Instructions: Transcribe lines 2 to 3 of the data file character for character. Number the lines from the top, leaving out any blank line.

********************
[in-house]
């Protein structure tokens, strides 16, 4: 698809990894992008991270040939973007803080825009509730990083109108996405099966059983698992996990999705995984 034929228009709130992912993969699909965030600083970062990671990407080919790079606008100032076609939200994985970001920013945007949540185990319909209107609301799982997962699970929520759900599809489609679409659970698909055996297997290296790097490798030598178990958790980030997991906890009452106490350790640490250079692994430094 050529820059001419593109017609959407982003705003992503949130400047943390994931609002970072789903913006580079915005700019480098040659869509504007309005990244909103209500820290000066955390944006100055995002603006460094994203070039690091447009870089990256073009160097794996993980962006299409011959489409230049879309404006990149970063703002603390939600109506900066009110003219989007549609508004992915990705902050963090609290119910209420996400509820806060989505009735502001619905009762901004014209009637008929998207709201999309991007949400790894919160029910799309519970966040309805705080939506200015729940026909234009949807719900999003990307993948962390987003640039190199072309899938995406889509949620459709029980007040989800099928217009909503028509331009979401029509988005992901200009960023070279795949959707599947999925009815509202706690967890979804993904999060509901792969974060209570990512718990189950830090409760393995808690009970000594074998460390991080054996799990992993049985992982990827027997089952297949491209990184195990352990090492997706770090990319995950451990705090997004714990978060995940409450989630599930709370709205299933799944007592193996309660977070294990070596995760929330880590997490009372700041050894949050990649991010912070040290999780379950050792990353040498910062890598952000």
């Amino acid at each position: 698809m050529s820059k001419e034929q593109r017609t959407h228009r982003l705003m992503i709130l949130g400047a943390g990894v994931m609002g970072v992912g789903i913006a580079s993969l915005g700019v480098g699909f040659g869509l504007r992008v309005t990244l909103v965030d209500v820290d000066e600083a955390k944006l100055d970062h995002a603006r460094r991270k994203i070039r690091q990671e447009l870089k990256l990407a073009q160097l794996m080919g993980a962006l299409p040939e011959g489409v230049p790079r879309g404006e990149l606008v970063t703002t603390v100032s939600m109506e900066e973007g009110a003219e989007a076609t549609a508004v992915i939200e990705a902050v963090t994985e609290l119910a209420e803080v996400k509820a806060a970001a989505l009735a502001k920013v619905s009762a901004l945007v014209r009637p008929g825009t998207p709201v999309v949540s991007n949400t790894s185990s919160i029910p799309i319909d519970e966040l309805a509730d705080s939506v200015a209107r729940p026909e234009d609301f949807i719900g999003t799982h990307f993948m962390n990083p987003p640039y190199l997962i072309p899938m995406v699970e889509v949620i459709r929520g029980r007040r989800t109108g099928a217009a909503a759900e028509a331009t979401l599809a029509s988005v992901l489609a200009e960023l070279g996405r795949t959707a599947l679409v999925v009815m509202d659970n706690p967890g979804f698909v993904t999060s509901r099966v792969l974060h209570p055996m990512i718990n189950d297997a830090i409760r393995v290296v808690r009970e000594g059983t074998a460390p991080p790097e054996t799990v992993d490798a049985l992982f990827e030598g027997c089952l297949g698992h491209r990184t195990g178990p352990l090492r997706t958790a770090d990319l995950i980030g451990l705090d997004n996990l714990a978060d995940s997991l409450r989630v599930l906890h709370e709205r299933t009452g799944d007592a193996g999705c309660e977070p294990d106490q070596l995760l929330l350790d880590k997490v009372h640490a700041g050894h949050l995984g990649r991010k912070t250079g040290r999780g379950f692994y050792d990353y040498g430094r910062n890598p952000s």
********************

């Protein structure tokens, strides 16, 4: 698809990894992008991270040939973007803080825009509730990083109108996405099966059983698992996990999705995984 034929228009709130992912993969699909965030600083970062990671990407080919790079606008100032076609939200994985970001920013945007949540185990319909209107609301799982997962699970929520759900599809489609679409659970698909055996297997290296790097490798030598178990958790980030997991906890009452106490350790640490250079692994430094 050529820059001419593109017609959407982003705003992503949130400047943390994931609002970072789903913006580079915005700019480098040659869509504007309005990244909103209500820290000066955390944006100055995002603006460094994203070039690091447009870089990256073009160097794996993980962006299409011959489409230049879309404006990149970063703002603390939600109506900066009110003219989007549609508004992915990705902050963090609290119910209420996400509820806060989505009735502001619905009762901004014209009637008929998207709201999309991007949400790894919160029910799309519970966040309805705080939506200015729940026909234009949807719900999003990307993948962390987003640039190199072309899938995406889509949620459709029980007040989800099928217009909503028509331009979401029509988005992901200009960023070279795949959707599947999925009815509202706690967890979804993904999060509901792969974060209570990512718990189950830090409760393995808690009970000594074998460390991080054996799990992993049985992982990827027997089952297949491209990184195990352990090492997706770090990319995950451990705090997004714990978060995940409450989630599930709370709205299933799944007592193996309660977070294990070596995760929330880590997490009372700041050894949050990649991010912070040290999780379950050792990353040498910062890598952000």
């Amino acid at each position: 698809m050529s820059k001419e034929q593109r017609t959407h228009r982003l705003m992503i709130l949130g400047a943390g990894v994931m609002g970072v992912g789903i913006a580079s993969l915005g700019v480098g699909f040659g869509l504007r992008v309005t990244l909103v965030d209500v820290d000066e600083a955390k944006l100055d970062h995002a603006r460094r991270k994203i070039r690091q990671e447009l870089k990256l990407a073009q160097l794996m080919g993980a962006l299409p040939e011959g489409v230049p790079r879309g404006e990149l606008v970063t703002t603390v100032s939600m109506e900066e973007g009110a003219e989007a076609t549609a508004v992915i939200e990705a902050v963090t994985e609290l119910a209420e803080v996400k509820a806060a970001a989505l009735a502001k920013v619905s009762a901004l945007v014209r009637p008929g825009t998207p709201v999309v949540s991007n949400t790894s185990s919160i029910p799309i319909d519970e966040l309805a509730d705080s939506v200015a209107r729940p026909e234009d609301f949807i719900g999003t799982h990307f993948m962390n990083p987003p640039y190199l997962i072309p899938m995406v699970e889509v949620i459709r929520g029980r007040r989800t109108g099928a217009a909503a759900e028509a331009t979401l599809a029509s988005v992901l489609a200009e960023l070279g996405r795949t959707a599947l679409v999925v009815m509202d659970n706690p967890g979804f698909v993904t999060s509901r099966v792969l974060h209570p055996m990512i718990n189950d297997a830090i409760r393995v290296v808690r009970e000594g059983t074998a460390p991080p790097e054996t799990v992993d490798a049985l992982f990827e030598g027997c089952l297949g698992h491209r990184t195990g178990p352990l090492r997706t958790a770090d990319l995950i980030g451990l705090d997004n996990l714990a978060d995940s997991l409450r989630v599930l906890h709370e709205r299933t009452g799944d007592a193996g999705c309660e977070p294990d106490q070596l995760l929330l350790d880590k997490v009372h640490a700041g050894h949050l995984g990649r991010k912070t250079g040290r999780g379950f692994y050792d990353y040498g430094r910062n890598p952000s």